Although I have had wonderful luck pollinating Schlumbergera blossoms and have typically had seed when I have done so, I have discovered that many of my more recent Schlumbergera purchases have not been successful in producing fruit and seeds for me. I’ve heard that some of the more recent hybrids on the market are more difficult to pollinate for seed, but I don’t yet have enough proof to support that. Please let me know if you have had success pollinating the flowers on the more recent Schlumbergera hybrids that are currently available.

If you have only one flower, it is best to take the pollen from that flower and gently dab it onto the stigma of the other flower or flowers. If you have more than one flower, it is best to take the pollen from the one flower and gently dab it onto the stigma of the other flower or flowers. All you need to do is use a clean, tiny brush, such as a tiny paintbrush, lip brush, or q tip cotton bud, and load the pollen from the flower.

Here is a picture of one of my Schlumbergeras, Schlumbergera ‘Golden Charm,’ in bloom with the bright pink stigma hanging out. The stigma is the portion of the flower that hangs out almost like a tongue, hehe. Hopefully, this will demonstrate what the stigma looks like.

Here is a step-by-step video I prepared on how to pollinate Schlumbergera Christmas and Thanksgiving Cactus flowers for my cactus and succulent You Tube channel, Desert Plants of Avalon:

Simply dab the pollen from the one flower or flowers from one Schlumbergera cactus onto the other stigma on the other cactus flower if you wish to cross-pollinate two distinct flowering Schlumbergera cacti, such as a white one crossed with a red, pink, or orange one.

Here is a video I made on how to cross-pollinate Schlumbergera cactus blooms for my Desert Plants of Avalon You Tube channel:

If pollination was successful, the base of the flower where it emerges from the end of the leaf segment will start to swell up and turn a darker green color within a few days. If not, the blooms will naturally begin to droop and dry up before falling off ( see photo below )

The fruit may not fully mature for several weeks, months, or even a whole year. When the fruit is ready to be harvested for its seeds, the fruit pod will typically become very soft and frequently turn a dark crimson color, resembling a delicious tiny berry.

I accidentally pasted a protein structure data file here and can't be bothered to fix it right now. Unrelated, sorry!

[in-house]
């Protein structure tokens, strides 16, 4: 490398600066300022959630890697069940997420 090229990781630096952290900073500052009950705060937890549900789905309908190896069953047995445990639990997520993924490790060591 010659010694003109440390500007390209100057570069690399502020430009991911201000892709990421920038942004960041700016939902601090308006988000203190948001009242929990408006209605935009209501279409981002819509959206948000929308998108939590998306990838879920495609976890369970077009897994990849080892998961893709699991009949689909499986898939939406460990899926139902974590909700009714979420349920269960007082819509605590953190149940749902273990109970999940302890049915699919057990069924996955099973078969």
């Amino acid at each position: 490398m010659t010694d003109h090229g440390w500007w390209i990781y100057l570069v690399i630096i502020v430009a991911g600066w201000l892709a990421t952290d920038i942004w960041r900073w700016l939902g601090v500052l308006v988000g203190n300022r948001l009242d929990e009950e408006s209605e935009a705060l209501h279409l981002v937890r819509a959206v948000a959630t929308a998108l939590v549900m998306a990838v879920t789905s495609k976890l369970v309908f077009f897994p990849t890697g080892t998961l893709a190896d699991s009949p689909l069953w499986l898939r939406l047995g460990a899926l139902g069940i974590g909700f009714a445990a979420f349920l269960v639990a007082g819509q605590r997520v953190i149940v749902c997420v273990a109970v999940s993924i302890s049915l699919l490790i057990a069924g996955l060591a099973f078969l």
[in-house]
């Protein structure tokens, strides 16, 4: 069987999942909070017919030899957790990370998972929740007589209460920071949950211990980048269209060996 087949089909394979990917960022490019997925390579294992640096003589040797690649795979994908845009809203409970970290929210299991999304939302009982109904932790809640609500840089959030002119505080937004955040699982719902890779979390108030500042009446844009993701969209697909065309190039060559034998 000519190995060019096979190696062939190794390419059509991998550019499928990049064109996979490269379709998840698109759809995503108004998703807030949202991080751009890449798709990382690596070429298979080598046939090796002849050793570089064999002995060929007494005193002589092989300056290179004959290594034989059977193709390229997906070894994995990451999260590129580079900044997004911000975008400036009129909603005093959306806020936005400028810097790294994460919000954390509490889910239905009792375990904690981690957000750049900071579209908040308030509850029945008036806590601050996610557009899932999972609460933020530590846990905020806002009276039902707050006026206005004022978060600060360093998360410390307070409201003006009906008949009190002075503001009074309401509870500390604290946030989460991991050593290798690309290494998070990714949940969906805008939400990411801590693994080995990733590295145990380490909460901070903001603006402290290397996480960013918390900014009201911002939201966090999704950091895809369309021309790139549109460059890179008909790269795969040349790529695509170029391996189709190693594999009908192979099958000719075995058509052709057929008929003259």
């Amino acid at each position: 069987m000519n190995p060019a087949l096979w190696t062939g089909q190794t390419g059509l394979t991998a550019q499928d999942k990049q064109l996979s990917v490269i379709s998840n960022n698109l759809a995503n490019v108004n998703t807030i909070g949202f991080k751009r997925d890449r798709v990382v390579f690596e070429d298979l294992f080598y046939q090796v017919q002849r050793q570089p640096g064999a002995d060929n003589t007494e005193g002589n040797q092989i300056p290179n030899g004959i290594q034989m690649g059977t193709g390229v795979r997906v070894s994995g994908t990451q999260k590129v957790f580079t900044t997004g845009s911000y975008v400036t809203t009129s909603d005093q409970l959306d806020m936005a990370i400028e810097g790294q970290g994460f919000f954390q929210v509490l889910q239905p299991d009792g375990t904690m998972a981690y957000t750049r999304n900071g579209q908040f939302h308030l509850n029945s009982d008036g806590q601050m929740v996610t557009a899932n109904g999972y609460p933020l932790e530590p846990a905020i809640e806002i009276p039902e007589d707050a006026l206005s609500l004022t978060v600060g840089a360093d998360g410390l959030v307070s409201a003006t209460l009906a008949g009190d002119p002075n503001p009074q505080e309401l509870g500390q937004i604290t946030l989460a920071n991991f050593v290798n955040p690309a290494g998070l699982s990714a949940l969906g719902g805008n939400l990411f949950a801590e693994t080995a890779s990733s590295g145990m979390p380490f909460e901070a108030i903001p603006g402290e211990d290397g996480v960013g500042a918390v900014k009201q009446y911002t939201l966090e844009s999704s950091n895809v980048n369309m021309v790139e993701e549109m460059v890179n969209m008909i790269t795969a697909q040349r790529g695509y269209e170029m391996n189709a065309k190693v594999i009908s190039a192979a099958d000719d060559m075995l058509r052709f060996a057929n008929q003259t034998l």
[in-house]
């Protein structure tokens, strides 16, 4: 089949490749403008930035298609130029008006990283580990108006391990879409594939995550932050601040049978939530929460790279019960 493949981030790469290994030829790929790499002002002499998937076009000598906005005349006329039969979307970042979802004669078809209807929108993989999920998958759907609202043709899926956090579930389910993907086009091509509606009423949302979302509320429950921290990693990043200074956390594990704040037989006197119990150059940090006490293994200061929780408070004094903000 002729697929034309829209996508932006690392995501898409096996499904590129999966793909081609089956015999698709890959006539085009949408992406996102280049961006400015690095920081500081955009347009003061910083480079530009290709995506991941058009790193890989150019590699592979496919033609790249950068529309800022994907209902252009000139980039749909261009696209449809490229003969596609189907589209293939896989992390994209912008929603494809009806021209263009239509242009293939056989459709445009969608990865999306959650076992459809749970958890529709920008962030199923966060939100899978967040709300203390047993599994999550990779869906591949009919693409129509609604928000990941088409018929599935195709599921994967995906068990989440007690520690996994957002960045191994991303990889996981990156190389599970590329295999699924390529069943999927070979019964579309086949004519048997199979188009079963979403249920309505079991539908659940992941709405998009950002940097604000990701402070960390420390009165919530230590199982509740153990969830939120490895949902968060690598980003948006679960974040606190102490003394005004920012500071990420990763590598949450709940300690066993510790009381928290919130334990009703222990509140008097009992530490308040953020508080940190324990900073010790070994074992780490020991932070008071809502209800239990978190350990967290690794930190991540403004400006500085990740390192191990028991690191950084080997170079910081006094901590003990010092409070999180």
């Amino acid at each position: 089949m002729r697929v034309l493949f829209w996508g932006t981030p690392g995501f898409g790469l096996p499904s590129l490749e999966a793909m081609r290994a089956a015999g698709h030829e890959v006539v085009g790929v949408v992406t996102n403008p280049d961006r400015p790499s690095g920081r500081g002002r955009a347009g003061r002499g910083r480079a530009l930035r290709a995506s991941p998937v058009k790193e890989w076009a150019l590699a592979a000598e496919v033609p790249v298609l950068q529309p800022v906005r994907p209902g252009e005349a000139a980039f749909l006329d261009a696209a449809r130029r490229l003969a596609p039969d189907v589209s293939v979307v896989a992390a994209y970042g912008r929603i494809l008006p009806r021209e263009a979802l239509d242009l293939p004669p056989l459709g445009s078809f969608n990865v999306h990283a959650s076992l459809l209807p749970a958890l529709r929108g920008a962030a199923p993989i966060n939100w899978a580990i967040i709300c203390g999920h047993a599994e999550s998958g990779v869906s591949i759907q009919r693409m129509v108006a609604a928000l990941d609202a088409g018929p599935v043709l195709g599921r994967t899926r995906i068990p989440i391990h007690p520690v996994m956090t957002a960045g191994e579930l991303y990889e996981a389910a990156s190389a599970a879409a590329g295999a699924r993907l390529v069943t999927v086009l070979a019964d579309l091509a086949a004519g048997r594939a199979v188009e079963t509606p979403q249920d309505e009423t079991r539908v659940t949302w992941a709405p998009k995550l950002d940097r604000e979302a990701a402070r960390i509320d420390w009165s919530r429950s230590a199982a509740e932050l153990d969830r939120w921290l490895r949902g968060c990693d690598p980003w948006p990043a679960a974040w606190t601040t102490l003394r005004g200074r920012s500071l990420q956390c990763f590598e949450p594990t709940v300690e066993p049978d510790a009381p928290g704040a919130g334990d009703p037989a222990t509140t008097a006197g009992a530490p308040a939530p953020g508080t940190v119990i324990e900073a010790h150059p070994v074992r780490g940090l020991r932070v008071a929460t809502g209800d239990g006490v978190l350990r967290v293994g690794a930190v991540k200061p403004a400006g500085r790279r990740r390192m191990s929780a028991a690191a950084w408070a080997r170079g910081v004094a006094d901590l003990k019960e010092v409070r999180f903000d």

Here is a video I made on how to determine whether your Schlumbergera flowers have been pollinated for my Cacti & Succulent You Tube channel, Desert Plants of Avalon:

Here is a video I made on how to harvest Schlumbergera fruit to collect seeds for my Cacti & Succulent You Tube channel, Desert Plants of Avalon:

Once the seeds have been harvested, it is time to sow them. Growing these plants from seeds rather than cuttings takes much more time, but it is also far more enjoyable and fulfilling.

Cacti can be grown from seed in a variety of ways, but I prefer to grow my seeds in pots that are then put into “baggies.” This keeps the seeds and young seedlings moist at all times without having to worry about the soil drying up. Depending on their size, I remove them from the clear bags in around 3 to 6 months and treat them like young seedlings, ensuring sure the soil is always moist but not waterlogged.

All cacti seeds should be sown in the spring, but if you have grow lights and additional warmth, you can start sowing them at any time of the year.

Here is a video I prepared on how to grow cacti from seed for my cacti and succulent YouTube channel, Desert Plants of Avalon, which features Schlumbergera and other varieties of cacti:

Good luck pollinating your Schlumbergera cactus blossoms, and please let me know if you are successful in growing these stunning cacti from seed in the comments section below.

Here is a video I prepared for my Cacti & Succulent You Tube channel, Desert Plants of Avalon, detailing the progress of the Schlumbergera Christmas Cactus seedlings I started from seed in June 2018.

Happy Sowing and Growing Guys, and loads of love and plant power from around the Emerald Isle.